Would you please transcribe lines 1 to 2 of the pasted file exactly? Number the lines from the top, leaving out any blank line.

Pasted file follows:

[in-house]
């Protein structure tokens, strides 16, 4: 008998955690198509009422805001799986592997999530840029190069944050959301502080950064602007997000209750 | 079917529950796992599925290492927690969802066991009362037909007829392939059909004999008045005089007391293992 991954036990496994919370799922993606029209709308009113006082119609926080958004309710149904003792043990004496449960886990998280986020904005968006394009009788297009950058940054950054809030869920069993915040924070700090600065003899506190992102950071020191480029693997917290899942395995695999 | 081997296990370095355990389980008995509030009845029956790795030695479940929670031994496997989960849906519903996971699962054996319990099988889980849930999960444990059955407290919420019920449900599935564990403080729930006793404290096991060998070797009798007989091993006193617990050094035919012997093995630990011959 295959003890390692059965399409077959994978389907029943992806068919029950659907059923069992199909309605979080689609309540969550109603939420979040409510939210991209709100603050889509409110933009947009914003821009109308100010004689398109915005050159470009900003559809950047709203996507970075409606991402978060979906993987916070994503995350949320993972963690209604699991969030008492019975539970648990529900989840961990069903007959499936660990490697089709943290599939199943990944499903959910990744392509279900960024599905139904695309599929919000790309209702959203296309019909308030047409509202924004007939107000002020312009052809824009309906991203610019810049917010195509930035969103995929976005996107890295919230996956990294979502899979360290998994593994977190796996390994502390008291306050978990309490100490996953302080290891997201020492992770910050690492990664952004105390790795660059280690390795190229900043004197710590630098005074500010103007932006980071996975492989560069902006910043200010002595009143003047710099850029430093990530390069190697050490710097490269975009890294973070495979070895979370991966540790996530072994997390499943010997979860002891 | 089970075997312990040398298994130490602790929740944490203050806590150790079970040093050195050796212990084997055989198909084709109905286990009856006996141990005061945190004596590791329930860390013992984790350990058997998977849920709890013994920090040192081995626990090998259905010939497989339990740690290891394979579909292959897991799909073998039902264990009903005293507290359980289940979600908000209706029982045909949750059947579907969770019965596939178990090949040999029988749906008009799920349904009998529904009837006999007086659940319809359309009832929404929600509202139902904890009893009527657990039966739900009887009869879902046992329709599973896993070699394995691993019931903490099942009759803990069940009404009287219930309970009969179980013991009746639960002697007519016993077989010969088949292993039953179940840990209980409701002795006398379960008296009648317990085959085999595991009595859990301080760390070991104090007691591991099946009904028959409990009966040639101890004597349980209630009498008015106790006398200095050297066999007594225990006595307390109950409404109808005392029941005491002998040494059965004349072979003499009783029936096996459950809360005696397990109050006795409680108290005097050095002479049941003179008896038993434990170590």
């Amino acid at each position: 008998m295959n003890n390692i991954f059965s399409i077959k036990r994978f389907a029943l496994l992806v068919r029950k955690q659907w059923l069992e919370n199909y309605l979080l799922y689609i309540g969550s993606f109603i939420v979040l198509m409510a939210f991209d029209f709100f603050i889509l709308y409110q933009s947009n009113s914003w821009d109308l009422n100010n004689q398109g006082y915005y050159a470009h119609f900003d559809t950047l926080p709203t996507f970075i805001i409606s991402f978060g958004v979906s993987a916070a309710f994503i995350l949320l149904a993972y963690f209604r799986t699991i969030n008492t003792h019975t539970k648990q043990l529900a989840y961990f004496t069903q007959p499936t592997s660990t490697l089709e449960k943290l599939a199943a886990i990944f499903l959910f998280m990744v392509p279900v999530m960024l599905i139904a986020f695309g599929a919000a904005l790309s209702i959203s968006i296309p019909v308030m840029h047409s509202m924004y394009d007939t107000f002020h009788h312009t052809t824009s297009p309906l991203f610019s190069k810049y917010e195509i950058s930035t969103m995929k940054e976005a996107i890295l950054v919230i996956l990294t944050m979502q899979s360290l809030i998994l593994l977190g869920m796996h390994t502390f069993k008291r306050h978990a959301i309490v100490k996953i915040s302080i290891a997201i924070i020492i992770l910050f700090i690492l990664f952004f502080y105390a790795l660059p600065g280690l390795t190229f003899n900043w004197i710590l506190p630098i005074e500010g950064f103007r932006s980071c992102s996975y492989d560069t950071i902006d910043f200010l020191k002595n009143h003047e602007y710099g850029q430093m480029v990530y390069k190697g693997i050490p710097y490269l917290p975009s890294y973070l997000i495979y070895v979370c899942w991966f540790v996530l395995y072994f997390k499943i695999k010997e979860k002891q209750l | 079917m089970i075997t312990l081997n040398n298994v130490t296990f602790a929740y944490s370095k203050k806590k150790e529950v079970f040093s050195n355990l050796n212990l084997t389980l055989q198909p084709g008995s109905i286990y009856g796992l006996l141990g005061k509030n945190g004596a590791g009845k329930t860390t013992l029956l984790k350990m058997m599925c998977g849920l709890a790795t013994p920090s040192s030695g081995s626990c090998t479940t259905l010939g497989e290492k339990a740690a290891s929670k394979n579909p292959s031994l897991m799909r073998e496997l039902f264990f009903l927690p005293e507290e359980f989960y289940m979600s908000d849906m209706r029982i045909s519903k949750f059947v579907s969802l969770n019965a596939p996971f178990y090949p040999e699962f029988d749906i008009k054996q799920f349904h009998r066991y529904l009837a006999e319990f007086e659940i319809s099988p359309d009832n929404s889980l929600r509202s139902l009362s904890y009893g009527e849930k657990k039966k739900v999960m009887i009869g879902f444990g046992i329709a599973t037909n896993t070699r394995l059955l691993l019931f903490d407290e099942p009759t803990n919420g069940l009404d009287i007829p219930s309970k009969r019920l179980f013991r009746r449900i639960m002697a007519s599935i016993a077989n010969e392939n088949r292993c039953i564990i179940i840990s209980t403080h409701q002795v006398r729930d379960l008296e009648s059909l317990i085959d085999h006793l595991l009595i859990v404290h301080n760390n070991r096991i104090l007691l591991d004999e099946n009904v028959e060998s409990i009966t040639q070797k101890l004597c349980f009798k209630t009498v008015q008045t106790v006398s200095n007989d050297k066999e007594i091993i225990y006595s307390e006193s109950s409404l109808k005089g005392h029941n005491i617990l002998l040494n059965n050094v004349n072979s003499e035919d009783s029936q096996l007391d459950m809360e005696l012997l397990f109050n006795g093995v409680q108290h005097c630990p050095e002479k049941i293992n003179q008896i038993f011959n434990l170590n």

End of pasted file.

[in-house]
């Protein structure tokens, strides 16, 4: 008998955690198509009422805001799986592997999530840029190069944050959301502080950064602007997000209750 | 079917529950796992599925290492927690969802066991009362037909007829392939059909004999008045005089007391293992 991954036990496994919370799922993606029209709308009113006082119609926080958004309710149904003792043990004496449960886990998280986020904005968006394009009788297009950058940054950054809030869920069993915040924070700090600065003899506190992102950071020191480029693997917290899942395995695999 | 081997296990370095355990389980008995509030009845029956790795030695479940929670031994496997989960849906519903996971699962054996319990099988889980849930999960444990059955407290919420019920449900599935564990403080729930006793404290096991060998070797009798007989091993006193617990050094035919012997093995630990011959 295959003890390692059965399409077959994978389907029943992806068919029950659907059923069992199909309605979080689609309540969550109603939420979040409510939210991209709100603050889509409110933009947009914003821009109308100010004689398109915005050159470009900003559809950047709203996507970075409606991402978060979906993987916070994503995350949320993972963690209604699991969030008492019975539970648990529900989840961990069903007959499936660990490697089709943290599939199943990944499903959910990744392509279900960024599905139904695309599929919000790309209702959203296309019909308030047409509202924004007939107000002020312009052809824009309906991203610019810049917010195509930035969103995929976005996107890295919230996956990294979502899979360290998994593994977190796996390994502390008291306050978990309490100490996953302080290891997201020492992770910050690492990664952004105390790795660059280690390795190229900043004197710590630098005074500010103007932006980071996975492989560069902006910043200010002595009143003047710099850029430093990530390069190697050490710097490269975009890294973070495979070895979370991966540790996530072994997390499943010997979860002891 | 089970075997312990040398298994130490602790929740944490203050806590150790079970040093050195050796212990084997055989198909084709109905286990009856006996141990005061945190004596590791329930860390013992984790350990058997998977849920709890013994920090040192081995626990090998259905010939497989339990740690290891394979579909292959897991799909073998039902264990009903005293507290359980289940979600908000209706029982045909949750059947579907969770019965596939178990090949040999029988749906008009799920349904009998529904009837006999007086659940319809359309009832929404929600509202139902904890009893009527657990039966739900009887009869879902046992329709599973896993070699394995691993019931903490099942009759803990069940009404009287219930309970009969179980013991009746639960002697007519016993077989010969088949292993039953179940840990209980409701002795006398379960008296009648317990085959085999595991009595859990301080760390070991104090007691591991099946009904028959409990009966040639101890004597349980209630009498008015106790006398200095050297066999007594225990006595307390109950409404109808005392029941005491002998040494059965004349072979003499009783029936096996459950809360005696397990109050006795409680108290005097050095002479049941003179008896038993434990170590």